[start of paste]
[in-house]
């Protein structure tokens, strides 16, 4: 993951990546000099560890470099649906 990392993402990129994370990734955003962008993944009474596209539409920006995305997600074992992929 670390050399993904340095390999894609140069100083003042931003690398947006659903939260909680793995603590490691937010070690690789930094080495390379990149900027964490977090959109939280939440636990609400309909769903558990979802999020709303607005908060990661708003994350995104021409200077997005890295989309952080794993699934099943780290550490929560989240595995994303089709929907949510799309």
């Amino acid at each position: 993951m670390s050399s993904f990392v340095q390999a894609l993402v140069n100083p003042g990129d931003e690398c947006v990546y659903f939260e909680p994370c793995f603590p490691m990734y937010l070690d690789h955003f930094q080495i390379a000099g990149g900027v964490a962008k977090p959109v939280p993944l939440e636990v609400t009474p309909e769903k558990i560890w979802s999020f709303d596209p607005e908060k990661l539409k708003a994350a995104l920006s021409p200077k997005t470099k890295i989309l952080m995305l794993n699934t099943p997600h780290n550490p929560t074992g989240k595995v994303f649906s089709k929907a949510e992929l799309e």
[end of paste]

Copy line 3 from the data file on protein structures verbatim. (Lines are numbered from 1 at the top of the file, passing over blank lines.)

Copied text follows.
């Amino acid at each position: 993951m670390s050399s993904f990392v340095q390999a894609l993402v140069n100083p003042g990129d931003e690398c947006v990546y659903f939260e909680p994370c793995f603590p490691m990734y937010l070690d690789h955003f930094q080495i390379a000099g990149g900027v964490a962008k977090p959109v939280p993944l939440e636990v609400t009474p309909e769903k558990i560890w979802s999020f709303d596209p607005e908060k990661l539409k708003a994350a995104l920006s021409p200077k997005t470099k890295i989309l952080m995305l794993n699934t099943p997600h780290n550490p929560t074992g989240k595995v994303f649906s089709k929907a949510e992929l799309e």